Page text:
The figure aims to raise awareness of the problems associated with methane slip and lead to greater levels of investment into containing the emission and improving the efficiency of LNG.

One recommendation in the report calls for LNG infrastructure to be discontinued and replaced with greater investment into hydrogen fuel cells and battery development, with hydrogen bunkering at cruise terminals, with methane monitoring systems to be installed in ships already in service.

Reports from CLIA Global reiterate an existing commitment to achieving net-zero emissions in cruise operations by 2050 through solutions such as expediting the rollout of shoreside power facilities and ensuring as many ships as possible can connect either as a design standard or after retrofitting.

LNG has been identified by CLIA as a transitional fuel, but even it has its drawbacks.

In response to this story, a spokesperson for CLIA said the global cruise fleet, which totals around 300 ships, was one of the most technologically advanced and energy efficient in history.

"The cruise industry is strongly committed to continually improving its sustainability efforts, and cruise lines are making significant investments to develop new environmental technologies, sustainable marine fuels and to equip cruise ships to connect to shoreside electricity, removing emissions while at berth," the statement said.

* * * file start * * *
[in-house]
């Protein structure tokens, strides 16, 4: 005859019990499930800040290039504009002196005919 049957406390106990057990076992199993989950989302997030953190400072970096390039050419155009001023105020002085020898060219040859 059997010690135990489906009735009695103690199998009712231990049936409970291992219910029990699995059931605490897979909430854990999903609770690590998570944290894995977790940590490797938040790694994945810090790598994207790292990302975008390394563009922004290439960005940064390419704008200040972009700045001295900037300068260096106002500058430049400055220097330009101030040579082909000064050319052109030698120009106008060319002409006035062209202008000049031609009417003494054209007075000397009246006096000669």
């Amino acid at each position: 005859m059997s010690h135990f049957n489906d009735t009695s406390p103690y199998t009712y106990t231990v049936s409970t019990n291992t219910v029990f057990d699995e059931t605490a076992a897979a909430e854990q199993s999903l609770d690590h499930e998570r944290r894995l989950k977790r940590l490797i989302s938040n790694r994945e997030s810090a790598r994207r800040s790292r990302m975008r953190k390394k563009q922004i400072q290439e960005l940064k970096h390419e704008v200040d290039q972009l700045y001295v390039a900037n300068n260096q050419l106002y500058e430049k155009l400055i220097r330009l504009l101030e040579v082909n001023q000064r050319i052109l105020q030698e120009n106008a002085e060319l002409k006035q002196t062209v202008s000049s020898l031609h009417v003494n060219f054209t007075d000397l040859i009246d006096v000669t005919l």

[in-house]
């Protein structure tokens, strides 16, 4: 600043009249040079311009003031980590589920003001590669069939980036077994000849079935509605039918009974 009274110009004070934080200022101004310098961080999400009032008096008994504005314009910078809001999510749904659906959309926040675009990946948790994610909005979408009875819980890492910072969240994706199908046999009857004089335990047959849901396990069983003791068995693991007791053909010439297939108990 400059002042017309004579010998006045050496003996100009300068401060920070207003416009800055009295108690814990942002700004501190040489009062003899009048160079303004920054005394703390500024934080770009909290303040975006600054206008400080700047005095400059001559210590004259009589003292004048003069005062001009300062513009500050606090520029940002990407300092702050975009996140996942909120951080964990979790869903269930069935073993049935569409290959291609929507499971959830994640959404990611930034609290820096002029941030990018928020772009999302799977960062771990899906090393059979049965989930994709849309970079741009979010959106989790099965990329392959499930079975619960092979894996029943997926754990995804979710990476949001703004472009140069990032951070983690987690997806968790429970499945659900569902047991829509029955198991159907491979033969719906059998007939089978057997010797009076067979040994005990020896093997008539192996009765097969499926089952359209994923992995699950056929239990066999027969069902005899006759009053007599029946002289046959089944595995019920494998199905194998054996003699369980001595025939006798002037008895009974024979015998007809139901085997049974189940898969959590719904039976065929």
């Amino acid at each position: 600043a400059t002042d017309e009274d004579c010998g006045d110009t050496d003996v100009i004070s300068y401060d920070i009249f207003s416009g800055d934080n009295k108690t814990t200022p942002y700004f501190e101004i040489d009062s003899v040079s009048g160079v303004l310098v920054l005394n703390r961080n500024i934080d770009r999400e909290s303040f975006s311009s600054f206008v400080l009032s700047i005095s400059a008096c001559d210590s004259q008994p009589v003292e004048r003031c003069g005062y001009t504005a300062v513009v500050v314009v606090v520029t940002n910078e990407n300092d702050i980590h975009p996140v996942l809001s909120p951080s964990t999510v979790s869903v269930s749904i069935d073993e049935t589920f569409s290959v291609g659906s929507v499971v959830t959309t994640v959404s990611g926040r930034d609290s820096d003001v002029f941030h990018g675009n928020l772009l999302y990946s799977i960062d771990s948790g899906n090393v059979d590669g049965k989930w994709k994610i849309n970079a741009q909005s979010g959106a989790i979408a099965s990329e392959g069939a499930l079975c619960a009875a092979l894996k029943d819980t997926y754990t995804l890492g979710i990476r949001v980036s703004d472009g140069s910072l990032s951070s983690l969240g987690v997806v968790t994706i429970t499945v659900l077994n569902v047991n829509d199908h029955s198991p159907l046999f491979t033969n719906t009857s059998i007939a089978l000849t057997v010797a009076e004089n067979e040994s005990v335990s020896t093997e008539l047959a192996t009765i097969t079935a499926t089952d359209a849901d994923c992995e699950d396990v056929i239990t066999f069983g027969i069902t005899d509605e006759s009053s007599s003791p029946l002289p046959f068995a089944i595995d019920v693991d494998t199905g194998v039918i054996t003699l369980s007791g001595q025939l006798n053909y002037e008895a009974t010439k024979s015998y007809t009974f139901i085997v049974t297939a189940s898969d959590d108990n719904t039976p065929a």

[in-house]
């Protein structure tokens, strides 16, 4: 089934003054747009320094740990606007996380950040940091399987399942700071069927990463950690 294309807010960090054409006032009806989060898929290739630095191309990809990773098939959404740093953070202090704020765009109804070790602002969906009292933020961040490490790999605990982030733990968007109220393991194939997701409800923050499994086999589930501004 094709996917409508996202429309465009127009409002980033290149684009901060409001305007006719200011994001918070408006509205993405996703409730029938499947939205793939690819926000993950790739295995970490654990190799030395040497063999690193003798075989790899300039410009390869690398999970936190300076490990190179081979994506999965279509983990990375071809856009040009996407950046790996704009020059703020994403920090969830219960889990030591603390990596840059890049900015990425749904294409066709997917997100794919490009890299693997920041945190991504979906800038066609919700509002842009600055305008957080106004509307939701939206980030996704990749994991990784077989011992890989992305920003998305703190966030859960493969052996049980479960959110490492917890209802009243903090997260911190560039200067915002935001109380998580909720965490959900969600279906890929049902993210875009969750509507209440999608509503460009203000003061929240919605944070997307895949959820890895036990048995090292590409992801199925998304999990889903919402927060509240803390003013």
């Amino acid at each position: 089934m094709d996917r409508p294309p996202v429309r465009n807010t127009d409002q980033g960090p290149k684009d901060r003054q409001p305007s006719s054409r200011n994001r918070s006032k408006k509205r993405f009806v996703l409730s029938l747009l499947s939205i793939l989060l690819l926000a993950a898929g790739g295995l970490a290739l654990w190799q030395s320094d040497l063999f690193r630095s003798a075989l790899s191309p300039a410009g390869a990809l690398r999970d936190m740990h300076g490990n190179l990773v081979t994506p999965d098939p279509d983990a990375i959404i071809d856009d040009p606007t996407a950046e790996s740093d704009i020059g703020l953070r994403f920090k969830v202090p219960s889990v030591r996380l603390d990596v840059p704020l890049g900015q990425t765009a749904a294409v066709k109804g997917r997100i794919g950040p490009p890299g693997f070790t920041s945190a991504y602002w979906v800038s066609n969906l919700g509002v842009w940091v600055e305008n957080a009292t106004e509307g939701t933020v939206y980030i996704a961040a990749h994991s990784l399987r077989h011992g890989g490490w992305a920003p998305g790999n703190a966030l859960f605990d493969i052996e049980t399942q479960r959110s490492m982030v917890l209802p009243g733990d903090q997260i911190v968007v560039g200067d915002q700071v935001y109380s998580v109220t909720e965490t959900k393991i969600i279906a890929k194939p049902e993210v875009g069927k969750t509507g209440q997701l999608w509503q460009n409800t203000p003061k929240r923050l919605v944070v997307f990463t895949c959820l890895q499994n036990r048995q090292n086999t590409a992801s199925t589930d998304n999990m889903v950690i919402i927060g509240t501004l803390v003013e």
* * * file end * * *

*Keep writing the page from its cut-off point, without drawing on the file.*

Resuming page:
"The ships launching this year are indicative of the advancements cruise is making in moving away from a single-fuel industry towards multiple-fuel capabilities.

"As part of this transformation, cruise lines are pursuing a variety of new and more sustainable alternative energy sources, including preparing their ships for electric batteries, advanced biofuels, hydrogen fuel cells, and synthetic fuels.

"Today, already more than 80 ships in the CLIA-member cruise line fleet, representing 40% of global capacity, are equipped with onshore power connections and another 83 ships are planned for retrofits. It is anticipated that around 85% of cruise ships coming online between now and 2028 will be equipped with the ability to connect to shoreside electricity."

The report urges greater investment and adoption in hydrogen fuel cell propulsion.

Recently, MSC Cruises and its luxury brand Explora Journeys announced it would commit to connecting to shore power in 15 more European ports as infrastructure was developed and the ability to connect to reliable land-based electricity became available.

Further, the European Union is making it compulsory by 2030 for most ports to develop sufficient shoreside power infrastructure to handle all ships using the port on a daily basis as well as requiring compatible cruise ships to utilise them when in port. However, this regulation will only apply to ships in berth, not at anchor.

Cruise lines will also be incentivised further to adopt cleaner fuels or phase out older ships through Europe’s Emissions Trading Scheme, which from 2024 will apply to shipping and may otherwise force cruise operators to pay for their climate impact.

Click here to download the full report.


Click here to read the latest issue of traveltalk Click here to read the latest issue of traveltalk
Written by: Matt Lennon
Published: 10 July 2023

comments powered by Disqus